3D Diagnosis in Dentistry
Cristina Grippaudo1, *
Identifiers and Pagination:Year: 2022
Issue: Suppl 2, M1
E-location ID: e187421062203010
Publisher ID: e187421062203010
Article History:Electronic publication date: 25/04/2022
Collection year: 2022
open-access license: This is an open access article distributed under the terms of the Creative Commons Attribution 4.0 International Public License (CC-BY 4.0), a copy of which is available at: https://creativecommons.org/licenses/by/4.0/legalcode. This license permits unrestricted use, distribution, and reproduction in any medium, provided the original author and source are credited.
3D imaging is rapidly changing diagnostic procedures in all fields of dentistry. Intraoral scanners and three-dimensional radiographs, Tc and ConeBeam, have entered the routine of everyday clinical practice. Patient photography has also evolved into stereophotogrammetry, which obtains three-dimensional images of the face. The advancements in 3D technologies have stimulated the production of software that allows the anatomy of the dental patient to be reconstructed in three dimensions. Technological development has stimulated research in finding ways to improve diagnostic programming and therapeutic programming. In recent years, many articles have been published that compare 2D technologies to 3D technologies in dental diagnosis. At the same time, new 3D image analysis systems were studied, enhanced by the development of artificial intelligence systems based on machine learning. Research in the field of dentomaxillofacial radiology concerns automated diagnosis of dental and maxillofacial diseases, localization of anatomical landmarks for orthodontic and orthognathic treatment planning, and general improvement of image quality. Other recent research evaluates the quality and use of intraoral scanners and 3D software and printers for the design and implementation of therapeutic means. CAD / CAM technology is used in many fields of dentistry, especially in implantology, prosthetics, orthodontics, and maxillofacial surgery. Surgical guides for implantology and orthodontic miniscrews placement, provisional and definitive prosthetic restorations, and many orthodontic appliances are designed and built. In this field, research and technology are revolutionizing clinical procedures, which in many cases can follow a digital workflow.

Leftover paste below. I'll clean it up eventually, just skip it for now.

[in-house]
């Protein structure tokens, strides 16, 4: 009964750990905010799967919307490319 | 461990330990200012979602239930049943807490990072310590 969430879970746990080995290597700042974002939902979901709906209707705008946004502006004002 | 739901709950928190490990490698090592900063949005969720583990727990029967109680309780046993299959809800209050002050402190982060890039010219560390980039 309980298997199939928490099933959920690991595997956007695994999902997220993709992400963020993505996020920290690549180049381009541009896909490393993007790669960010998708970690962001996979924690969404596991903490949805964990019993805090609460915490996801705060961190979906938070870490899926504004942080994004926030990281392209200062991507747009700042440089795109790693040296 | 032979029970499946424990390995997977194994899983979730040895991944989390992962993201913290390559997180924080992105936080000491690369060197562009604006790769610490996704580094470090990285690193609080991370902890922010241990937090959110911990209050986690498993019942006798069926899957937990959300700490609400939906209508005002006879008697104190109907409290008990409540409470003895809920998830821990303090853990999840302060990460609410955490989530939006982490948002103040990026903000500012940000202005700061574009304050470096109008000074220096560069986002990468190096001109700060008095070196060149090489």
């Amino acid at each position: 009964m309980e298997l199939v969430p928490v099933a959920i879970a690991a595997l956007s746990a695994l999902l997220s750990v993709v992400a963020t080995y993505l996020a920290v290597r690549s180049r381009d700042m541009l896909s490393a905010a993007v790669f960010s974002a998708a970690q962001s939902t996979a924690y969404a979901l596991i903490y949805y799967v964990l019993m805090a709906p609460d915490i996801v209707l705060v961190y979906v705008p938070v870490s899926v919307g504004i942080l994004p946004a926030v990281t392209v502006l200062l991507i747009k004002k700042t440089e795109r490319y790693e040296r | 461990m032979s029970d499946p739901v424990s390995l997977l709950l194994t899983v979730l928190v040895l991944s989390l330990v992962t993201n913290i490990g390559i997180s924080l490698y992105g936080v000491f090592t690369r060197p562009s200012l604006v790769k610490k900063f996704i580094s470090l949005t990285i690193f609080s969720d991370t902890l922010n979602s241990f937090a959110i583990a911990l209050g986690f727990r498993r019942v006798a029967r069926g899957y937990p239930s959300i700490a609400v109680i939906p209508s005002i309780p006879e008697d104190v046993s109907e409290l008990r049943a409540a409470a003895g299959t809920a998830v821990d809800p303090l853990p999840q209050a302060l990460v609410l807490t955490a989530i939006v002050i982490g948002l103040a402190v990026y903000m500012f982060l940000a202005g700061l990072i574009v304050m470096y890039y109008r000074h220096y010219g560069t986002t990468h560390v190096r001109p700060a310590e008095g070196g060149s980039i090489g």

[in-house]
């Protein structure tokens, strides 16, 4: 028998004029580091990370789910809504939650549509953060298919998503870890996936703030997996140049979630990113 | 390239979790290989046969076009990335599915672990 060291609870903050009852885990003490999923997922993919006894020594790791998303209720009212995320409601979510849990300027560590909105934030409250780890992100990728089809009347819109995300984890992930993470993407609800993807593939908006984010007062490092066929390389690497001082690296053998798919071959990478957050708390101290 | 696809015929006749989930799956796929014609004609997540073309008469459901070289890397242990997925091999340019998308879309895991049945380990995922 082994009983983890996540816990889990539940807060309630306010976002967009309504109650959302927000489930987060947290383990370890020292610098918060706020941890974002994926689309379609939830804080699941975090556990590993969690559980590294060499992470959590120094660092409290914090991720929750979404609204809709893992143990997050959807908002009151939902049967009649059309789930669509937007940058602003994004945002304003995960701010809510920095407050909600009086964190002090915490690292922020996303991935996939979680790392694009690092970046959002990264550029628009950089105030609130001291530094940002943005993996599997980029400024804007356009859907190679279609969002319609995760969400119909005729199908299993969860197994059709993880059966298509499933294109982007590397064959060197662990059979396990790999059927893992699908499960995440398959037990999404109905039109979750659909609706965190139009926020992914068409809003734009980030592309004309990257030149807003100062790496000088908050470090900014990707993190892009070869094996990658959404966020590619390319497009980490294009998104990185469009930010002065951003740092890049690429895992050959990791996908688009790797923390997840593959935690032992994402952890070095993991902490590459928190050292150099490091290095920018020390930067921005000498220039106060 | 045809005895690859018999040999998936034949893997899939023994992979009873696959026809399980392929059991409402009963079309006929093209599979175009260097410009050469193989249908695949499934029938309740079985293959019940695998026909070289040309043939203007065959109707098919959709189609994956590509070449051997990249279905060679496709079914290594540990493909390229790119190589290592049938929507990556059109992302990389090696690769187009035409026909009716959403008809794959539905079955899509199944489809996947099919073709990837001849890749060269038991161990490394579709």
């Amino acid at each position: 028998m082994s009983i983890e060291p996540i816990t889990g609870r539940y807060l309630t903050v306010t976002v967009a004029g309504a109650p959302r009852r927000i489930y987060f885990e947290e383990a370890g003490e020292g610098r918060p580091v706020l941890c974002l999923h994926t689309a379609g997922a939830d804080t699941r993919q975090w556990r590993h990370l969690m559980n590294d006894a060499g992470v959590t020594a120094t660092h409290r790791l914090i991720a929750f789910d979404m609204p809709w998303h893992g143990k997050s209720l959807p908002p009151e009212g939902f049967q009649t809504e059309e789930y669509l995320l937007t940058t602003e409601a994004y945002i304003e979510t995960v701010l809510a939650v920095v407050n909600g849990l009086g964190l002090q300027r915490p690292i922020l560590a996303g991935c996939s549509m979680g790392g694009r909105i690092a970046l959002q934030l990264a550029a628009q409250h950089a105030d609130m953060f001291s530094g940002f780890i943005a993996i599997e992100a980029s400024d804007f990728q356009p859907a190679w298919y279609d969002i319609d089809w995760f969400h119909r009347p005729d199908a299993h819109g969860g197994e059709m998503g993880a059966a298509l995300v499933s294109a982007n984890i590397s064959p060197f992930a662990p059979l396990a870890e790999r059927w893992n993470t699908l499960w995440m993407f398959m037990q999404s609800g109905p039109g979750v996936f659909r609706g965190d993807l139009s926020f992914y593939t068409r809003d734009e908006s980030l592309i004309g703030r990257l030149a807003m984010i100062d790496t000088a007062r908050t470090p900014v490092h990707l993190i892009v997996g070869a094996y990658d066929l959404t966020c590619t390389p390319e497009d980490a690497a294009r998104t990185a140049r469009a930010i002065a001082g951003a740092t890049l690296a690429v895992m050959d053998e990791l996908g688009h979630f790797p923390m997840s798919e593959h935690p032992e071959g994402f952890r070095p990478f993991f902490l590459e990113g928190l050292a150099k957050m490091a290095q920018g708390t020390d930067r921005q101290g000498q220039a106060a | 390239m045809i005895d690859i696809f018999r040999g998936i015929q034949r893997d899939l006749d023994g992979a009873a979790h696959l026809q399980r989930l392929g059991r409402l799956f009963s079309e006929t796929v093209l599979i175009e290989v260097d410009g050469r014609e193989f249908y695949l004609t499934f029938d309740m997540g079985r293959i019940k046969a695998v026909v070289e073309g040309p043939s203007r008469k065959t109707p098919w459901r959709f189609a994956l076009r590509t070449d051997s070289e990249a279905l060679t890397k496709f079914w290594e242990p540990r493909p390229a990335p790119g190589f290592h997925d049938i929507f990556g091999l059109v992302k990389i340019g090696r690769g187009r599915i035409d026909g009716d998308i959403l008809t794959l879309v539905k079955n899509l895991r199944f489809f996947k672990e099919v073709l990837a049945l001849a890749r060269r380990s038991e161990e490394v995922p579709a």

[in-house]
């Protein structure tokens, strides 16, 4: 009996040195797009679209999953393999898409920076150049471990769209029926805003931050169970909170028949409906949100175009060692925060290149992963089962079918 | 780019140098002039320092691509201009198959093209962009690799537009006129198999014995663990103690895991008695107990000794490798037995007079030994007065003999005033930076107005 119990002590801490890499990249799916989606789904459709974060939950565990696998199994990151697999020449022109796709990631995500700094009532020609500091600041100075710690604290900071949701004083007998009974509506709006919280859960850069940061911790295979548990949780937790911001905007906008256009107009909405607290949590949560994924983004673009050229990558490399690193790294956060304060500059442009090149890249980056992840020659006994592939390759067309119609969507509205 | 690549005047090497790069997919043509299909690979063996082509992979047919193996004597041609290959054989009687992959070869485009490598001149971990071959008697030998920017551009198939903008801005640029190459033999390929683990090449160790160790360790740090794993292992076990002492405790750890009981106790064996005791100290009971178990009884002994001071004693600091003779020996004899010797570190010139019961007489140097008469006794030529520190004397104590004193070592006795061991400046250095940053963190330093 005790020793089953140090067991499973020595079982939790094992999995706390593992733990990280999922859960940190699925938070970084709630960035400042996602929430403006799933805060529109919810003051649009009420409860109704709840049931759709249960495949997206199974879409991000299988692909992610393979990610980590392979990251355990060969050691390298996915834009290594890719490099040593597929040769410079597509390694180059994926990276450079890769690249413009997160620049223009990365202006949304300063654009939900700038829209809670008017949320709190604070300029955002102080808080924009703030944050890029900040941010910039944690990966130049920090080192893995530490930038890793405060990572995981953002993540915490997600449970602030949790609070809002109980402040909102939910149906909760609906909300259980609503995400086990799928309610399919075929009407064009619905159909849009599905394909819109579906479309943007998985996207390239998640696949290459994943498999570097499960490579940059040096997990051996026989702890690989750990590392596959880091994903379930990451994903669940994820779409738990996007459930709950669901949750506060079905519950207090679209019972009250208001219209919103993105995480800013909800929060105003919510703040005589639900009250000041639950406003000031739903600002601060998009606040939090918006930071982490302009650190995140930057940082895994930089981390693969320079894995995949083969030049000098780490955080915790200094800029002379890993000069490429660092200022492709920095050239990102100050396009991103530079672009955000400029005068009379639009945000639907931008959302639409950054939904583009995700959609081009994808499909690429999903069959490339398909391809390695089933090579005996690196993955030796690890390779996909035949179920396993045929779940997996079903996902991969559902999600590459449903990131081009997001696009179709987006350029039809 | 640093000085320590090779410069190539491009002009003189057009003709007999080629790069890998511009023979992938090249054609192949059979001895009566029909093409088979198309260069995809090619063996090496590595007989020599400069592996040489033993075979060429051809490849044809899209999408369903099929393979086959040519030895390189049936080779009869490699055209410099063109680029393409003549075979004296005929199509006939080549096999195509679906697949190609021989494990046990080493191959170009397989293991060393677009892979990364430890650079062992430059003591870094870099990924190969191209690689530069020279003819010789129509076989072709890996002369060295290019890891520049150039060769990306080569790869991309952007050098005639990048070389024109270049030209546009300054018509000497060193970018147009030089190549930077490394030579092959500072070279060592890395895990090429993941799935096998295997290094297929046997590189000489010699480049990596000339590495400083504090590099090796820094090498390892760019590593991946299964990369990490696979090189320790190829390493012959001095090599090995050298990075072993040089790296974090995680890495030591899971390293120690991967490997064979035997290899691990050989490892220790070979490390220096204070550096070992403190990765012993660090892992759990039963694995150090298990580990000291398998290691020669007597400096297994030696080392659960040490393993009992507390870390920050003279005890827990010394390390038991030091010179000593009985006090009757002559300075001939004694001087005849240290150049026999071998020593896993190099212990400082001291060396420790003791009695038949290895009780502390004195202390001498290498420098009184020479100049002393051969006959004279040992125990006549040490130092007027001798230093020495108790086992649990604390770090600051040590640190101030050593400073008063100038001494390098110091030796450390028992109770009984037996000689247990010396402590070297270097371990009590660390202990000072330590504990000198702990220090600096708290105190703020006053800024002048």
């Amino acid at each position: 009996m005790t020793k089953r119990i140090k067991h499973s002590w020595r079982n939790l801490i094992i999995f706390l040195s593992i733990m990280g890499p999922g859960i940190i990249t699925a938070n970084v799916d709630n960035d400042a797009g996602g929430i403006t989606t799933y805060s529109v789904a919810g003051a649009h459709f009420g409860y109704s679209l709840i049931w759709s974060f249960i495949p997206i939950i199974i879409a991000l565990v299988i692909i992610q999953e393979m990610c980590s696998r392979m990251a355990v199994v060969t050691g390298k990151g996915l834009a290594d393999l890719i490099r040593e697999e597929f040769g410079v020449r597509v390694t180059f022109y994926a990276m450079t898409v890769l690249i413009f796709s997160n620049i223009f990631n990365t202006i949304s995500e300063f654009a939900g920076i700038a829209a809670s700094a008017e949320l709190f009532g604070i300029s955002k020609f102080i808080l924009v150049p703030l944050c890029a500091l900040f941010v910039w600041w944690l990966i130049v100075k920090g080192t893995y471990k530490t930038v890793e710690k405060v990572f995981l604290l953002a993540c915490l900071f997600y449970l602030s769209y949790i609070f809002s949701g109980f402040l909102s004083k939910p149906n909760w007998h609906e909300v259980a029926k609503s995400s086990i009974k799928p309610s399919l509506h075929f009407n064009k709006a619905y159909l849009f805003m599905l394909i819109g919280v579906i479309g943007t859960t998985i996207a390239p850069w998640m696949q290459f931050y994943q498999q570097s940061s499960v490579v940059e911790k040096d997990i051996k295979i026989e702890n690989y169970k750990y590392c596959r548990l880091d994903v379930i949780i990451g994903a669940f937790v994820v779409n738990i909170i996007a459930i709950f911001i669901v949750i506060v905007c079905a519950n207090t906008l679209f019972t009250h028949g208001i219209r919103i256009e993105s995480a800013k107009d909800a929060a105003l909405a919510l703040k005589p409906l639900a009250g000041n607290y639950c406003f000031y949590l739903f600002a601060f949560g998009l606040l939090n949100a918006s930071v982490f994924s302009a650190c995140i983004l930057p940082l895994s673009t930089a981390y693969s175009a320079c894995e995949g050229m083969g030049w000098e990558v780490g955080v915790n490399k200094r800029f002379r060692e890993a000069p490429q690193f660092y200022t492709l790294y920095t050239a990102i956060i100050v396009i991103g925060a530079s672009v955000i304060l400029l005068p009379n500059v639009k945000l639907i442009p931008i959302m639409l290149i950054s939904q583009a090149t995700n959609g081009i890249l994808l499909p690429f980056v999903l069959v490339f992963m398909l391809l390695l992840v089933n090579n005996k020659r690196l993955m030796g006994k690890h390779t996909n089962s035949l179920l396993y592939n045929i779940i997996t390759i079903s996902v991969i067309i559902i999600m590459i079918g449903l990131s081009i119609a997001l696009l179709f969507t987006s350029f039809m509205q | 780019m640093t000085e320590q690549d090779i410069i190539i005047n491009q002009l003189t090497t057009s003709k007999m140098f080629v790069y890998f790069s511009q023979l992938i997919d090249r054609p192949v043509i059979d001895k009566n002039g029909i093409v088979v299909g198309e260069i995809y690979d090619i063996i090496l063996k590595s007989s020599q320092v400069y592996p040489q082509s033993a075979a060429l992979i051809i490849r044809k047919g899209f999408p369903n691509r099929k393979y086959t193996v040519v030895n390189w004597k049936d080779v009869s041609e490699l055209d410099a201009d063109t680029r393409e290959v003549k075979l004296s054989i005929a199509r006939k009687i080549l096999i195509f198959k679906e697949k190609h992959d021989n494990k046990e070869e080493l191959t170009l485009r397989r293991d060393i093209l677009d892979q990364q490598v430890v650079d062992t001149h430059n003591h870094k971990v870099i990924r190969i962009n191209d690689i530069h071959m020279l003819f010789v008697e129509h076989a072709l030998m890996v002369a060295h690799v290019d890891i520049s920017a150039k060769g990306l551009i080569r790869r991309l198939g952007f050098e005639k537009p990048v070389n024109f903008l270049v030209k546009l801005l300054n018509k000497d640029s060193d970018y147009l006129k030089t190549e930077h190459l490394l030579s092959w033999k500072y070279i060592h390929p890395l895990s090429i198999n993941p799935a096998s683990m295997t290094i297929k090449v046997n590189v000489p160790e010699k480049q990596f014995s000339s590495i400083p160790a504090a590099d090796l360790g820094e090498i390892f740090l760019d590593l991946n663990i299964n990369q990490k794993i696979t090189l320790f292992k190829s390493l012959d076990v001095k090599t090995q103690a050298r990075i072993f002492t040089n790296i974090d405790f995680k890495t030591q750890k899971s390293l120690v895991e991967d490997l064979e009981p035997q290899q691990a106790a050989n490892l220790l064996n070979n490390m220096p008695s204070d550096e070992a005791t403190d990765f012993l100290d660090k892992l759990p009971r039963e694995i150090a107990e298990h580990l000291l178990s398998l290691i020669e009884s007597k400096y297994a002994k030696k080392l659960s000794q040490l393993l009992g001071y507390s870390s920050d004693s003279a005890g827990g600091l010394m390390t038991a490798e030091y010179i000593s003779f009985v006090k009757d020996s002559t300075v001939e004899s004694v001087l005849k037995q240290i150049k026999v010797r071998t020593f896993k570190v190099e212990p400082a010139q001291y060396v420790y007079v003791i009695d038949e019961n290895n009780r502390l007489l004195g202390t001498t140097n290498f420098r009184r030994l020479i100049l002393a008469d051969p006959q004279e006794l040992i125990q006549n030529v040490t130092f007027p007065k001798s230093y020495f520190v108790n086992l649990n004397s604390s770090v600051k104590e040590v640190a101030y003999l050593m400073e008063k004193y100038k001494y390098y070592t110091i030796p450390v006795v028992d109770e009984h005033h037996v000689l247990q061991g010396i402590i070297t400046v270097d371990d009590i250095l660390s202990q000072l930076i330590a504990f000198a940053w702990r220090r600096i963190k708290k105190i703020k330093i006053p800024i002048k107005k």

Finally, many studies propose the evaluation of stereophotogrammetry as a means of integrating 3D diagnosis. In this field, scientific research has produced works on the evaluation of the means of image acquisition and on the positioning of landmarks that allow measuring the proportions of the facial volumes and accurately observing the effects of therapies on soft tissues.
As a demonstration of the novelty and scientific interest in this topic, the production of scientific works is constantly increasing. The researchers are trying to overcome the gap in the difficulty of using the technology through the proposal of automatic 3D image processing systems, which make clinical application easier.
This Guest Editor issue is particularly dedicated to updating the knowledge regarding the use of digital devices in the diagnostic process. One of the results in publishing articles on 3D diagnosis is to show the community of dentists how to use the new technologies in daily practice. I am grateful to the Editorial Board of The Open Dentistry Journal at Bentham OPEN for this special issue.
The articles collected in this issue report the novelties brought by digital technologies in orthodontics. One of the most peculiar effects of using new technologies is that dentists are allowed to study the face of the patient and measure it precisely. This aspect is very important for orthodontic diagnosis, but its importance is growing in all the fields of dentistry due to the increase of attention on the facial aspect. Facial esthetic today has the same importance as dental occlusion and function, thus has contributed to increasing the multidisciplinarity of dental intervention.
These aspects are described in the articles of this issue, briefly presented below:
1.1. Facial Asymmetry Detected with 3D Methods in Orthodontics: A Systematic Review